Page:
'The Hobbit: The Battle of the Five Armies' has a familiar ring
Bilbo bows out as the last of Peter Jackson's Middle-earth movies delivers on the battle, not so much on the hobbit.
Richard TrenholmFormer Movie and TV Senior Editor
Richard Trenholm was CNET's film and TV editor, covering the big screen, small screen and streaming. A member of the Film Critic's Circle, he's covered technology and culture from London's tech scene to Europe's refugee camps to the Sundance film festival.
Do you like "The Lord of the Rings"? Then you'll love "The Hobbit: The Battle of the Five Armies", which delivers exactly what the title promises but no surprises. Six films and countless hours in, familiarity is the name of the game as "Five Armies" loops back to the beginning of the story while closing the book on Peter Jackson's epic saga.
"The Battle of the Five Armies" is the final entry to Jackson's "Hobbit" trilogy, which started with "An Unexpected Journey". It follows directly on from the devastating cliffhanger of "The Desolation of Smaug". It's our hero Bilbo's fault that the dreaded dragon Smaug -- he loves goooolllld! -- has set off to massacre the inhabitants of Laketown, leading to an eye-popping opening as Smaug descends upon the village with raging fire.
The first thing to burn is any trace of subtlety, and Jackson's "The Lord of the Rings" hallmarks are present throughout: sumptuous scenery, dizzying camerawork, bombastic music and eye-melting CGI melded with the real-life familiar faces. The stage is duly set for a spectacular meeting of dwarf, elf and orc hosts in the shadow of the Lonely Mountain, with our reluctant hero Bilbo Baggins and his dwarf buddies stuck in the middle.
Playing Bilbo for the third and final time, Martin Freeman's scenes with Richard Armitage's dwarf king Thorin Oakenshield are the best thing in the film. It's the most affecting relationship in the whole affair, with Bilbo watching in despair as his friend succumbs to greed and corruption, paralleling the hapless hobbit's own experiences with the one ring that will cause so much trouble down the line.
This is a smaller story than the Middle-earth-spanning tales of the older films, and there's something bleakly relevant about the plot as rulers send their people to die over grudges and trinkets.
It's a shame that for a series called "The Hobbit", there's precious little of the hobbit himself in this closing instalment. Because there are so many characters and subplots, Bilbo vanishes for long stretches of time and even the dwarves we're supposed to be following on their quest disappear almost entirely into the background.
Most of the time we're busy elsewhere, to the film's detriment: there was already too much of Laketown's local politics in the previous film. Again, there's also way too much time spent on the tacked-on love triangle between Orlando Bloom's Legolas, Evangeline Lilly's Tauriel and Aidan Turner as the one dwarf who's lack of a silly rubber nose qualifies him as romantic material.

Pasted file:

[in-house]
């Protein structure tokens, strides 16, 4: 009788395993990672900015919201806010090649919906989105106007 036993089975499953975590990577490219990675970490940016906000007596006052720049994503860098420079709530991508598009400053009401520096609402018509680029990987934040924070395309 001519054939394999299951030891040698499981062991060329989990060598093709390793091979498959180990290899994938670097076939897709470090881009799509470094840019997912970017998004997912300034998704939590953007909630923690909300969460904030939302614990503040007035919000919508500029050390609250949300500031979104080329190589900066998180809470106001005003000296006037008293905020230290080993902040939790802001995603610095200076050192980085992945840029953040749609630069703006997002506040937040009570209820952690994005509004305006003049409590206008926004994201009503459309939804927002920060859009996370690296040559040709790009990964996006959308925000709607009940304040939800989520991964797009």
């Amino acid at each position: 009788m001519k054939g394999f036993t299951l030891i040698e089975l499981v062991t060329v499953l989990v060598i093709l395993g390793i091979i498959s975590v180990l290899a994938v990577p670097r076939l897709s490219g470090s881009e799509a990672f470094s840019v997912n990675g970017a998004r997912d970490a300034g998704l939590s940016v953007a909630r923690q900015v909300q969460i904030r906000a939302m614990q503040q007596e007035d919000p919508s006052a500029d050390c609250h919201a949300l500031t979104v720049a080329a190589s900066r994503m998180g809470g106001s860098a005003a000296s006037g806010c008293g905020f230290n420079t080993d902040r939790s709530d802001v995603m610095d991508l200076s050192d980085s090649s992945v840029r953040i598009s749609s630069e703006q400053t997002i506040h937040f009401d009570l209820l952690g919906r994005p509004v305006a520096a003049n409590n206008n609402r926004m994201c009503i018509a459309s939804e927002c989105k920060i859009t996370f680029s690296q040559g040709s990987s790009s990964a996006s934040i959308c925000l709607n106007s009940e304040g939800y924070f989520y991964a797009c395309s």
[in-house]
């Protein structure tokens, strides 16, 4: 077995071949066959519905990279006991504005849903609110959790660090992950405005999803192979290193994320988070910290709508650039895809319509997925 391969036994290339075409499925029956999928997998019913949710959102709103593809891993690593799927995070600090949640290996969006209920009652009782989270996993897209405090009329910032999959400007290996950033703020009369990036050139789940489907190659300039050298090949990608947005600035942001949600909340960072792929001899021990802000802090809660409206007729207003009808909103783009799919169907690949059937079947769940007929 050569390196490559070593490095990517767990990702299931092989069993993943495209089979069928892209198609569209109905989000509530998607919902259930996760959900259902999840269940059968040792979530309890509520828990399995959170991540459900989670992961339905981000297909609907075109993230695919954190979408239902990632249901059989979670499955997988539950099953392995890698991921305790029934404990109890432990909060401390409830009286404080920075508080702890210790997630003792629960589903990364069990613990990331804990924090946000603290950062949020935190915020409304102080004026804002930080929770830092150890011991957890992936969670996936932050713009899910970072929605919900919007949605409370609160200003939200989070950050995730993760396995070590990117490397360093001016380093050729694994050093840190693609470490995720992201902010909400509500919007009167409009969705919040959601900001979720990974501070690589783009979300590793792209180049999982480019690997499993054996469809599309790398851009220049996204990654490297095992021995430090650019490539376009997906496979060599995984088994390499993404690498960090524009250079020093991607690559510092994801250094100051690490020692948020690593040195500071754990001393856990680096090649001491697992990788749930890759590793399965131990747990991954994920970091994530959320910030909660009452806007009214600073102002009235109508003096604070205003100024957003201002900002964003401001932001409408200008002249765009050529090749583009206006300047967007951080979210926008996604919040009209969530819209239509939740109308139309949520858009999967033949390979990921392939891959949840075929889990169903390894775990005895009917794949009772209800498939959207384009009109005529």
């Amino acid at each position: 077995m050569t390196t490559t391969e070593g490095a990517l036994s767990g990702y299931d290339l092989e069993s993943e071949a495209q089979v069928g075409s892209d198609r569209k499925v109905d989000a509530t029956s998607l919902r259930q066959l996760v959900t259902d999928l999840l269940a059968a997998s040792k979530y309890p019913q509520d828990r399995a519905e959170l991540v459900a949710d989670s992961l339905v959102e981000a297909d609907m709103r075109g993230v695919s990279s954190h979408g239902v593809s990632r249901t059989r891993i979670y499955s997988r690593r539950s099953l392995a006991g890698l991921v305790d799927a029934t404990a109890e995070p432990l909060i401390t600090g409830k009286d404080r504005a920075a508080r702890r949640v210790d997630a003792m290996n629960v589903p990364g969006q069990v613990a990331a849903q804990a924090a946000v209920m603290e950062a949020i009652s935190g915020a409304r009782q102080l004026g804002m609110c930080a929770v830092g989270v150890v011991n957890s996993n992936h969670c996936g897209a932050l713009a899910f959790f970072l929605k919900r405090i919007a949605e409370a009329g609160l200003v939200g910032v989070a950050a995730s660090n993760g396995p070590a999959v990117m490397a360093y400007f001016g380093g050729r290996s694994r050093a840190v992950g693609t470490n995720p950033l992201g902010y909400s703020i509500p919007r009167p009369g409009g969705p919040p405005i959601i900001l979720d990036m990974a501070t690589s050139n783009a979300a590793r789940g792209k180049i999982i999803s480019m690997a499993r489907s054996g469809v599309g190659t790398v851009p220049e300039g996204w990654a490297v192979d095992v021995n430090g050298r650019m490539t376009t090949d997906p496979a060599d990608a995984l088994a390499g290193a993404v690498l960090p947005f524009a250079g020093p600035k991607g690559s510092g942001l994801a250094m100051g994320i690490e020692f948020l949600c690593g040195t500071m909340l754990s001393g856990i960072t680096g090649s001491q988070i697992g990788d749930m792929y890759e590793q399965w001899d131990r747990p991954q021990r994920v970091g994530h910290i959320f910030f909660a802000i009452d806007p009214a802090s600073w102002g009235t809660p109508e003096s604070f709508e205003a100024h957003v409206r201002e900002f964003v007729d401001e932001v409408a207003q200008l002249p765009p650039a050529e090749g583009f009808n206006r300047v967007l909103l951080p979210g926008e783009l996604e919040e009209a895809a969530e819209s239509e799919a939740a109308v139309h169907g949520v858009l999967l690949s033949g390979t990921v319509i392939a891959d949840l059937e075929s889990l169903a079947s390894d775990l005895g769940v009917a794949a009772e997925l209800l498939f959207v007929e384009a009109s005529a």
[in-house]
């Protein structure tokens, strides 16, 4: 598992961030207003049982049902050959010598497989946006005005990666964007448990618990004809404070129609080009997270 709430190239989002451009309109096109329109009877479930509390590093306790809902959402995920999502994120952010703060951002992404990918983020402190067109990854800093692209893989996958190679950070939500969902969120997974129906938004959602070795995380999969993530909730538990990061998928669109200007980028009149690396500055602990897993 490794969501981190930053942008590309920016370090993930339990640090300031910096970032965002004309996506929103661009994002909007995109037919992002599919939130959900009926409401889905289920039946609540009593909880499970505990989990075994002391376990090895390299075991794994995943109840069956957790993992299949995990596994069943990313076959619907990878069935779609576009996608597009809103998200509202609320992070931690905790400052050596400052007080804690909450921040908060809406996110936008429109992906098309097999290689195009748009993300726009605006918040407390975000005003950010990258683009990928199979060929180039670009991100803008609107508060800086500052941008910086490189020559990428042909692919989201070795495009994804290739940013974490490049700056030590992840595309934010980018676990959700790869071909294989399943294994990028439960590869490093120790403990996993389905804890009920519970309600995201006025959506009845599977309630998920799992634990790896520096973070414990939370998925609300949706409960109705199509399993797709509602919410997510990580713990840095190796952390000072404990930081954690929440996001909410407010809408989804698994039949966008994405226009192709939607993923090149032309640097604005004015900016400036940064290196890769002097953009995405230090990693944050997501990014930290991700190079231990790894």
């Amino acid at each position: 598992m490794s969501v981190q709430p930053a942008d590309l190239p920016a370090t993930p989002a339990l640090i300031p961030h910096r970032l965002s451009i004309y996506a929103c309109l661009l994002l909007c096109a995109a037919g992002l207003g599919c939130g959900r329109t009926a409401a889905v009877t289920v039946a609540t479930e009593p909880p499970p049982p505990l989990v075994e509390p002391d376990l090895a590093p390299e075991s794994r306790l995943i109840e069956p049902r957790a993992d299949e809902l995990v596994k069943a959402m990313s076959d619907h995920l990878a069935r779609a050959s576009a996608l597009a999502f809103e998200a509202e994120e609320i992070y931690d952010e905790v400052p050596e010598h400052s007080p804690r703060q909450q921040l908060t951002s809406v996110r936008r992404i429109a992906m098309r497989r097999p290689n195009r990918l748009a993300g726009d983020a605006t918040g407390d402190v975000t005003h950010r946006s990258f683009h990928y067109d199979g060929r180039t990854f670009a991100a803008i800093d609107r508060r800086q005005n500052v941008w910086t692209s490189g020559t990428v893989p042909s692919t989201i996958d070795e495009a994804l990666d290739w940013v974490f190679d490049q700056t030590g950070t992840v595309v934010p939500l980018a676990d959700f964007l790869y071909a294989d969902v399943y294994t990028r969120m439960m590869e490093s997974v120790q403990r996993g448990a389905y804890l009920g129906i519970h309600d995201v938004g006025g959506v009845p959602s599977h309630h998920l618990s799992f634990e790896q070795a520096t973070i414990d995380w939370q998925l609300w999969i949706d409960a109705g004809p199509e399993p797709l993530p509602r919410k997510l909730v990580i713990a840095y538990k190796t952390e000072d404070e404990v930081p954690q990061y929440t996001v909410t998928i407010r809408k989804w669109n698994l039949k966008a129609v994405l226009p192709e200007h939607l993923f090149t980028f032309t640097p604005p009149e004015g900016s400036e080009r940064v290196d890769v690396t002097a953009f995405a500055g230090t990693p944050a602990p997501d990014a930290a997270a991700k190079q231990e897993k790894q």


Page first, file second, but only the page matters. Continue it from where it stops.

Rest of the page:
Not only are those tangents less interesting than the main story, but they're often downright baffling. Legolas frowning into the distance and saying, "We must journey beyond the Cornershop of Birkenhead and summon... (music swells) the Bogof of Samallardyce!" may be pant-wettingly exciting for fans, but it doesn't do anything to advance the story. And even after watching all six films I've still got no idea what's going on with Sauron.
Basically, if you know that your future will never involve elf-eared cosplay or an extended edition box set, any time the action shifts away from Bilbo you're good to nip to the bathroom.
Yet despite this range of characters, there's a strange lack of compelling villains. The bad guys are a swirly thing in the sky, a couple of interchangeable video game sprites and a painfully unfunny lickspittle who just keeps turning up again and again long after his cowardly schtick wore off precisely one film ago. Incidentally, his name actually is Lickspittle, proving along with Grima Wormtongue that nominative determinism is alive and well in Middle-earth. However, if that were strictly true, Bard's name would be Board -- Luke Evans does his best but Aragorn he ain't.
Still, compared to the interminable false endings of "The Return of the King", "Five Armies" is relatively compact. Yet you can't claim to feel short-changed: we're promised a battle, and battles we get. There's barely any dialogue for the last third of the film, just steel on steel, garnished with more elfen parkour than you could shake a wizard's staff at. From armies crunching together to individual characters settling their differences, closure is satisfyingly noisy.
Ultimately, it feels churlish to pick holes. Jackson's vision of J. R. R. Tolkien's world is as grand and entertaining as any fantasy world you could hope to escape to. If "Five Armies" feels familiar then it's thoroughly, comfortably familiar, like wrapping yourself up in a duvet on a Sunday afternoon and watching any of the "Lord of the Rings" flicks for the 20th time. With Jackson deftly weaving in references to the still-to-come trilogy he began 13 years ago, the end loops back to the beginning. Like a circle. Like something round.
Like a... well, you know.
Farewell to Middle-earth: celebrate 'The Lord of the Rings' and 'The Hobbit' (pictures)